For groups or communities looking to take economic development, wealth and employment creation into their own hands, co-ops are a good option.
Often created and owned by the people benefitting from them, co-operative businesses can address specific local challenges and opportunities. Plus, the versatility and unique benefits of the model mean it’s a good idea to make considering a co-op a part of the economic development toolbox in rural and remote communities.
Here are five ways the co-op model is a great fit for promoting economic growth in rural and remote communities.
The Model is Flexible
The co-operative model can apply to businesses in any sector. But for communities lacking basic amenities or infrastructure, like a local grocery store or broadband internet, the co-operative business model provides a particularly good option.
The Alaska Village Electric Co-operative provides electricity to 58 remote communities, most of which are not accessible by road. In Alberta, electrical co-ops created much of the electrical infrastructure in rural areas of the province, and some of these businesses still exist, like Battle River Electrical Co-op. Alberta also currently has over 170 water co-operatives helping ensure rural residents have access to potable water for both residents and livestock.
Broadband internet, much like power at the beginning of last century, is necessary infrastructure for economic growth. To compete with their urban counterparts, rural and remote communities need access to high speed internet. To address this challenge, some small communities are turning to co-ops to help bring broadband infrastructure to their communities. Lawrencetown Community Development Co-operative provides one example of this. Park West Fibre Optic Co-op, a partnership between 3 municipalities and a school division in Manitoba, provides another innovative (and first of its kind) example.
Rather than being developed by outside interests, co-operatives tend to be created by groups of people who see a need for a good or service in their community, and work together to realize that opportunity.
Like locally-owned small business, this way of developing business is more likely to inspire a feeling of community ownership and support. The loyalty local ownership creates can make a co-op a more sustainable way to grow economic development and offer a degree of sovereignty in rural or remote areas.
Plus, decisions about the business’ future remain locally driven as a co-operative is less vulnerable to the kinds of hostile takeovers or changes in management that could remove the business, service and jobs from the community.
Money Stays Local
For rural and remote communities lucky enough to attract the investment of large corporate players and have corporate branches operating in their community, the downside is profits made by corporations and other businesses headquartered outside communities means wealth is leaving the community – especially in industries like retail.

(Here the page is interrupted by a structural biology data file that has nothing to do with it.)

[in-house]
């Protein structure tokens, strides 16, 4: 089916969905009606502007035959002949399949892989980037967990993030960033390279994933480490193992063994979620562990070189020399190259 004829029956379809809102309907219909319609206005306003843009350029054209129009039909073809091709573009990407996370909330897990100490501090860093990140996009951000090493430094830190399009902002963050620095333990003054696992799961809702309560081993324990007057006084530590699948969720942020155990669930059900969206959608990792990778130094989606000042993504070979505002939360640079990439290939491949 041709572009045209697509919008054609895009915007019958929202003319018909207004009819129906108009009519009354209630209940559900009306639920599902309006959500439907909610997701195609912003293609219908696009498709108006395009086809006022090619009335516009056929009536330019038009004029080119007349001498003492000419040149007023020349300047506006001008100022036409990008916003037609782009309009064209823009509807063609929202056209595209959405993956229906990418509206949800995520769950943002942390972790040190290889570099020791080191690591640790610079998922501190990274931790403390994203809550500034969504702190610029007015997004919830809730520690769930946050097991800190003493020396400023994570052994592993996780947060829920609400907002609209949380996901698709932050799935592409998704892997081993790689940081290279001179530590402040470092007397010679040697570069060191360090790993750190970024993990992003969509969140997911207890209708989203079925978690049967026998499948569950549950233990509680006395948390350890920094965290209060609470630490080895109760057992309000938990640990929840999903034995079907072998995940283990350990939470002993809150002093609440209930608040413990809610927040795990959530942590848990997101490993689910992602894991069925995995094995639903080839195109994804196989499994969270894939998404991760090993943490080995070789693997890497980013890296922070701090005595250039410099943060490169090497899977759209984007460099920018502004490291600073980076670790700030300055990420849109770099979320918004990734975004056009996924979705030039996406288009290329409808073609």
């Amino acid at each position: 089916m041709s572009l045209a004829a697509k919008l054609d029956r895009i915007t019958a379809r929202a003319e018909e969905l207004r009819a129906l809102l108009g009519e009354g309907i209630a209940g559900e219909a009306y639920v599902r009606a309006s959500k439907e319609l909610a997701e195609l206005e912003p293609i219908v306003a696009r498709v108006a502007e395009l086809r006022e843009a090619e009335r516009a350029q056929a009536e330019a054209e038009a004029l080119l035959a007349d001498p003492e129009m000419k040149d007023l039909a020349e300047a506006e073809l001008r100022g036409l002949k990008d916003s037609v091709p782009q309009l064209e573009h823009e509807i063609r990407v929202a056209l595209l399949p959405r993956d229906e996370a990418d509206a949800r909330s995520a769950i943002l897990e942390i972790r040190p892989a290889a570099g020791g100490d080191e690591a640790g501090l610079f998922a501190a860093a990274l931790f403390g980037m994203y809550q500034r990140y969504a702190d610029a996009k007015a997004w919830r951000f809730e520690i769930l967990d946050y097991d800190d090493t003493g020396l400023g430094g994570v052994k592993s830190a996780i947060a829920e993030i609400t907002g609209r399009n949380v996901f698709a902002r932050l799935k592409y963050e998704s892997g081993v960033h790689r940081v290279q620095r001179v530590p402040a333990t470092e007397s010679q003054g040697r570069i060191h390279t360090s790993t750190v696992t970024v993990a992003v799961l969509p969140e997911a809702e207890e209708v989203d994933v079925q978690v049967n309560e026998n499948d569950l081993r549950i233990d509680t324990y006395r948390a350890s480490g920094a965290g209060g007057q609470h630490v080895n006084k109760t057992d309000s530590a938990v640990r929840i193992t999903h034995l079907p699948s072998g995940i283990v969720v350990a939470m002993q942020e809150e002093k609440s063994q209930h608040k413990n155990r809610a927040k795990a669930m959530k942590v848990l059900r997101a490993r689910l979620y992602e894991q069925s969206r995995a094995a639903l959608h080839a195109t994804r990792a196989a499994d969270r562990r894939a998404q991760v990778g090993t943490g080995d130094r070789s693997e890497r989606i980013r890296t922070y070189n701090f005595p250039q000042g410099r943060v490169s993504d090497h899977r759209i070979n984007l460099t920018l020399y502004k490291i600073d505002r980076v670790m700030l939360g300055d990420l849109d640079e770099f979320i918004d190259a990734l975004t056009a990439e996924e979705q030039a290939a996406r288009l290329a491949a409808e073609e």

Not so with a local co-operative.
Co-ops generally use profits to benefit local shareholders and in many cases the community directly. Some choose to issue dividends or a patronage payment to their shareholders or members, which is money that stays in the pockets of those living in the community. Co-ops may add jobs or invest in assets for the business, which increases both wealth and economic activity. Plus, a portion of co-op profits are often invested back into their community by supporting local organizations and projects, such as sports teams, playgrounds or community services.
For rural and remote communities, seeing profits retained rather than siphoned off by external companies is important. Keeping the limited wealth entering rural and remote communities in the community is key to building on local wealth and increasing economic activity overall.
Building a local co-op can create jobs. In fact, sometimes co-ops are developed specifically for that reason, and they provide a great option to larger businesses closing or declining local industries.
The Fogo Island Co-op in Newfoundland was created in the 1960s by fishermen committed to staying in their home community rather than seeking employment on the mainland. The co-operative built boats and took over proc
essing facilities that had been left behind by private companies, and still exists today to support local fish harvesters.
Builds community capacity
Having alternative governance structures in small communities increases engagement, leadership and professional skill sets. Co-ops frequently provide educational opportunities and training for members, employees and directors on the board.
Plus, simply being involved in a co-operative — especially as a member of the board — helps shareholders develop communication, problem-solving and management skills. And this means having a co-operative builds the leadership capacity of the community.
Happy co-op building! If you’re in western Canada and want to explore an idea, contact us.